AEP dedicates Wyoming-Jacksons Ferry line; Project nears completion 16 years after announced

WYTHEVILLE, Va., May 8, 2006 – American Electric Power (NYSE:AEP) dedicated its $306 million Wyoming-Jacksons Ferry 765-kilovolt (kV) transmission project, the largest electric transmission infrastructure project currently underway in the United States, today at a ceremony attended by federal and state officials and other dignitaries.

The new transmission line helps ensure an adequate supply of electricity can reach this region to meet growing energy demands. The line also enhances the overall reliability of the transmission grid.

“Completion of the Wyoming-Jacksons Ferry line is a tremendous accomplishment for the electric utility industry, AEP and its customers,” said Michael G. Morris, AEP chairman, president and chief executive officer. “This project illustrates that transmission lines can be constructed in ways that strike a balance between the environment and the nation’s growing need for electricity.”

More than 350 guests attended the dedication ceremony, which featured remarks from Virginia Gov. Tim Kaine, West Virginia Gov. Joe Manchin, U.S. Rep. Joe Barton, who is chairman of the Committee on Energy and Commerce in the U.S. House of Representatives, and Federal Energy Regulatory Commission Chairman Joseph Kelliher.

"Developing new energy infrastructure is a national priority, and new power lines like this one are a critical component of that,” Kelliher told the audience. “American Electric Power´s persistence in this endeavor will benefit electricity consumers and strengthen the reliability of the bulk power system.

"This transmission project has had a long history. Thankfully, Congress has provided the Department of Energy, FERC and the states with new tools to help speed the development of critical energy infrastructure projects like this one. A reliable supply of electricity is essential to our nation´s economy and our way of life."

The 90-mile Wyoming-Jacksons Ferry line uses a number of innovative technologies, including the first 765-kV six-bundle conductor configuration in North America. This cutting-edge technology reduces the audible noise level of the project to approximately half that of earlier lines.

When AEP energizes the Wyoming-Jacksons Ferry project in June it will bring to a close a 16-year permitting and construction project and plugs what many in the industry have termed as one of the biggest holes in the nation’s electric transmission grid. AEP last reinforced the transmission grid serving its Virginia and West Virginia customers in 1973, when the electricity demand in the area was 2,720 megawatts. In the winter of 2005-2006, demand topped 7,108 megawatts, 161 percent greater than the 1973 load.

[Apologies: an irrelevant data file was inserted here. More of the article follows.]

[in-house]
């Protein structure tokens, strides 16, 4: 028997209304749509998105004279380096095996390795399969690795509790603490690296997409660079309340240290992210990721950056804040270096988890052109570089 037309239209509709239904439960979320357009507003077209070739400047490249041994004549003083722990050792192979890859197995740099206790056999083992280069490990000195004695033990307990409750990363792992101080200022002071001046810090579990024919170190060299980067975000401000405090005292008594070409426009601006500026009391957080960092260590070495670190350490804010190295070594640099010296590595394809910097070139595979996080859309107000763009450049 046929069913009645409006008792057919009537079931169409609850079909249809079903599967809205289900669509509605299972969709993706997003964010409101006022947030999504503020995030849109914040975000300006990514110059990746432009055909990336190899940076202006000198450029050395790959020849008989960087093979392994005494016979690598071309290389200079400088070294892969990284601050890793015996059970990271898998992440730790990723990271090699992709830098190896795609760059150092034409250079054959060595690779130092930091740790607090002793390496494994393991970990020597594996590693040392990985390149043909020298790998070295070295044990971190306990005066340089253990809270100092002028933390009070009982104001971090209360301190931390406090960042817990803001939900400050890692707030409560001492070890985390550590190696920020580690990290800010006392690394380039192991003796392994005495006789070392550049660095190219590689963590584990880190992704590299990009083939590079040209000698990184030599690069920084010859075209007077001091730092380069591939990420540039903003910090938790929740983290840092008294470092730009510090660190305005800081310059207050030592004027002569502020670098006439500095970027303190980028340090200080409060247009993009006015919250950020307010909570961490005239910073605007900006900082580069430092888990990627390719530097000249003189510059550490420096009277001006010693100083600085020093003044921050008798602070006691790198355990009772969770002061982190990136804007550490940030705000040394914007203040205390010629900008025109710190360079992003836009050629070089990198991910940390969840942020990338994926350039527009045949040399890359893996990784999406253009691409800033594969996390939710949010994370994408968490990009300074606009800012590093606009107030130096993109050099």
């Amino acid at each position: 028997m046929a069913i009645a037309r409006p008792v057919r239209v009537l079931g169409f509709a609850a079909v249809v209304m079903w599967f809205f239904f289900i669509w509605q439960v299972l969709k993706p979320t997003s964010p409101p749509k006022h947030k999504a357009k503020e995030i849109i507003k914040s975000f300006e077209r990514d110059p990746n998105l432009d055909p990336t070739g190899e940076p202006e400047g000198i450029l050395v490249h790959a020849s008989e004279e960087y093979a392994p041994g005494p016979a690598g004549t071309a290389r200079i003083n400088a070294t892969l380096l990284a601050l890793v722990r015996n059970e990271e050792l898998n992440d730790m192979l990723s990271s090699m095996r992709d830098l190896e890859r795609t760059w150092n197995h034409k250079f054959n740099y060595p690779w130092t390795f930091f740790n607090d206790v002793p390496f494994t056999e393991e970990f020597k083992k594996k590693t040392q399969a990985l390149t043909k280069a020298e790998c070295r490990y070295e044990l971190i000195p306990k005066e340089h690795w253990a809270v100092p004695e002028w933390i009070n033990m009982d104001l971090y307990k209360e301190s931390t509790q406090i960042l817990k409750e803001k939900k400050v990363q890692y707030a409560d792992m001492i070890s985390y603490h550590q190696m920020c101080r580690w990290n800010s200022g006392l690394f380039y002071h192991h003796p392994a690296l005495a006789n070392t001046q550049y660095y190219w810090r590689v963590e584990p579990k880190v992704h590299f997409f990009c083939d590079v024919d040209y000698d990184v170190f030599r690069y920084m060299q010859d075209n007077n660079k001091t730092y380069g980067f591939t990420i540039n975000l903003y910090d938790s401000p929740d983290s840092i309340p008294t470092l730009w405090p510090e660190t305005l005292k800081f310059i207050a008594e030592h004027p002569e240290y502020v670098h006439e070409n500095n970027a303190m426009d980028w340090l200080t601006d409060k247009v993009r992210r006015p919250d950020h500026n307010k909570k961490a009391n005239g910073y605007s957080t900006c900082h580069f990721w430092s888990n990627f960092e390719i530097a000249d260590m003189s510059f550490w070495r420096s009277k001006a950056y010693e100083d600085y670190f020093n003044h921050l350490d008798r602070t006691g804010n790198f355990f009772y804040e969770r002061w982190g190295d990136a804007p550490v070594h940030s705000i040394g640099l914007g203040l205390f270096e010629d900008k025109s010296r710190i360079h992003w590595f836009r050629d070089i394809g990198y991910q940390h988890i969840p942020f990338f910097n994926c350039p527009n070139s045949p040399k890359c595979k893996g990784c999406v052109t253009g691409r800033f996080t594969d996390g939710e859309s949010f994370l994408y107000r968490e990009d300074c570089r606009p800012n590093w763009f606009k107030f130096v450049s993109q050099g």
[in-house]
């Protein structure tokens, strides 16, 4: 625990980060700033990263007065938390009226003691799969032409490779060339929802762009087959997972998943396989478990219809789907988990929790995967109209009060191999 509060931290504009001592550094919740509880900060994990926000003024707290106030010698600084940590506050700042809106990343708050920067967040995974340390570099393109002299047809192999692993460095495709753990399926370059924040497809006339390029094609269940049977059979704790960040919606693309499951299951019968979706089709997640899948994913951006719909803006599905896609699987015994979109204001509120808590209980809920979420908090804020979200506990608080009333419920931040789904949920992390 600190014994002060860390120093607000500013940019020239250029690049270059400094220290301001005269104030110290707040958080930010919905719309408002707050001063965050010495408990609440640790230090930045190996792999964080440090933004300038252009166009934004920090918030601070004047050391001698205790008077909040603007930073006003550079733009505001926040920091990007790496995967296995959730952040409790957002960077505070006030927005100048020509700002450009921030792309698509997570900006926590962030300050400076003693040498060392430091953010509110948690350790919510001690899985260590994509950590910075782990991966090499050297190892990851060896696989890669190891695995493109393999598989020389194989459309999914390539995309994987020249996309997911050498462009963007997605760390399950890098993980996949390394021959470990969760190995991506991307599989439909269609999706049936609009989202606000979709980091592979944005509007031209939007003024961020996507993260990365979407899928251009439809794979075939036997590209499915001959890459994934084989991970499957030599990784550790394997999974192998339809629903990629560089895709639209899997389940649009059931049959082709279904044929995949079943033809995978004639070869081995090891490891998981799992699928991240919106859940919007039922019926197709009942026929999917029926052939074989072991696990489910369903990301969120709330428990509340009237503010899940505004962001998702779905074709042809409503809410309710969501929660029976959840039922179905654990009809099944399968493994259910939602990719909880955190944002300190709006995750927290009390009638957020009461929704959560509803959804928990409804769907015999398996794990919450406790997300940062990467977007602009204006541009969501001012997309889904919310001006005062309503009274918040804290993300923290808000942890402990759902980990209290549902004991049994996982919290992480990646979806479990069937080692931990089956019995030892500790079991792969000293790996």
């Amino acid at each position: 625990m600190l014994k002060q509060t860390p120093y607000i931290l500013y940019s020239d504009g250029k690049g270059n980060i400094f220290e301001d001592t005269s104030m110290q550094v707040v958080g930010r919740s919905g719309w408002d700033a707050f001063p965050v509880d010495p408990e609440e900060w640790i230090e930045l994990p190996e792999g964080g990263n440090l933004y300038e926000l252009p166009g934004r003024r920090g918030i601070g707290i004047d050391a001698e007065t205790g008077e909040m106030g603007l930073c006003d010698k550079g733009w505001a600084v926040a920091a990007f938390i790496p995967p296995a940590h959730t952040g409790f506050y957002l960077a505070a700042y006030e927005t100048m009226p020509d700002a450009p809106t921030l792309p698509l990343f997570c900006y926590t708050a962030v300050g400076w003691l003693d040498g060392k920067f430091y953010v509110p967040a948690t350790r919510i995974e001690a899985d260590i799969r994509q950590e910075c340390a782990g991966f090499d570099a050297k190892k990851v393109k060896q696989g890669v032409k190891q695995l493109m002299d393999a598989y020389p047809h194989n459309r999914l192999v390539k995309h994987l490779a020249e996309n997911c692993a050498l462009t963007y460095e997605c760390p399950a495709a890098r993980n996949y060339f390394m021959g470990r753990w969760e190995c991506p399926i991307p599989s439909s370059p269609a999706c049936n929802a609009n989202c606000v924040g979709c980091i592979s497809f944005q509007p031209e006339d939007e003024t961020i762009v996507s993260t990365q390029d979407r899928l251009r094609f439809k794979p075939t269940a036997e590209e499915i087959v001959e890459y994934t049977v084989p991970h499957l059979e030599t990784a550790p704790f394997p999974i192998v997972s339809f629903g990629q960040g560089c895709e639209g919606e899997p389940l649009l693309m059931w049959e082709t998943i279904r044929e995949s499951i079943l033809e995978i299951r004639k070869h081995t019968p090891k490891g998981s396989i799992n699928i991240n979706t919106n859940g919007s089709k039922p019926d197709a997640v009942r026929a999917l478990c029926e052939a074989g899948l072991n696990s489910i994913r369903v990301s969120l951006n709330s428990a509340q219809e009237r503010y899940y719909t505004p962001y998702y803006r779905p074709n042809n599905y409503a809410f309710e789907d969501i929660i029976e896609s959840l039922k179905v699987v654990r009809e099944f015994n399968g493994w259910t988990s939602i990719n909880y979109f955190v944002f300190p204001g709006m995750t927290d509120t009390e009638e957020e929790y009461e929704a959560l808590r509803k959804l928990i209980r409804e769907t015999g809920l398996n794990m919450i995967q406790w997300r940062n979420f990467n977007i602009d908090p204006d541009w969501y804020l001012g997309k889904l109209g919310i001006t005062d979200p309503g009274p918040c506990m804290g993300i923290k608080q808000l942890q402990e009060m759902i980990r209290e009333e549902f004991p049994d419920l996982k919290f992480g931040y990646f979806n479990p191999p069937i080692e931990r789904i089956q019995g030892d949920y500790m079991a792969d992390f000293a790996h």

The Wyoming-Jacksons Ferry project connects stations in Wyoming County, W.Va. and Jacksons Ferry, Va., and will increase AEP’s 765 kV network to 2,100 miles, more than all other U.S. electric utilities combined. AEP pioneered 765 kV electric transmission in the early 1960s and put the first 765 kV line in service in 1969. Transmitting electricity at higher voltages is extremely efficient. Once the new line is energized it will reduce transmission line losses by approximately 65 megawatts. The new line is rated at more than 3,000 megawatts.

An additional benefit of 765 kV transmission is that it requires less land for rights of way than would be used for the number of lower-voltage transmission lines necessary to carry the same amount of electricity. One 765-kV transmission line on a 200-foot wide right of way can transmit electricity equivalent to the capacity of 15 138-kV double circuit transmission lines that would need 1,500 feet of right of way.

Many technologies used on the Wyoming-Jacksons Ferry project are applicable to AEP’s new I-765 project. Announced Jan. 31, the proposed 765 kV transmission line will connect stations in West Virginia and New Jersey. The $3 billion project is scheduled to be in operation by 2014.

More information about the Wyoming-Jacksons Ferry project, including construction photos, maps and videos, is available at www.AppalachianPower.com/go/765dedication.

American Electric Power is one of the largest electric utilities in the United States, delivering electricity to more than 5 million customers in 11 states. AEP ranks among the nation’s largest generators of electricity, owning nearly 36,000 megawatts of generating capacity in the U.S. AEP also owns the nation’s largest electricity transmission system, a nearly 39,000-mile network that includes more 765 kilovolt extra-high voltage transmission lines than all other U.S. transmission systems combined. AEP’s utility units operate as AEP Ohio, AEP Texas, Appalachian Power (in Virginia and West Virginia), AEP Appalachian Power (in Tennessee), Indiana Michigan Power, Kentucky Power, Public Service Company of Oklahoma, and Southwestern Electric Power Company (in Arkansas, Louisiana and east Texas). American Electric Power, based in Columbus, Ohio, is celebrating its 100th anniversary in 2006.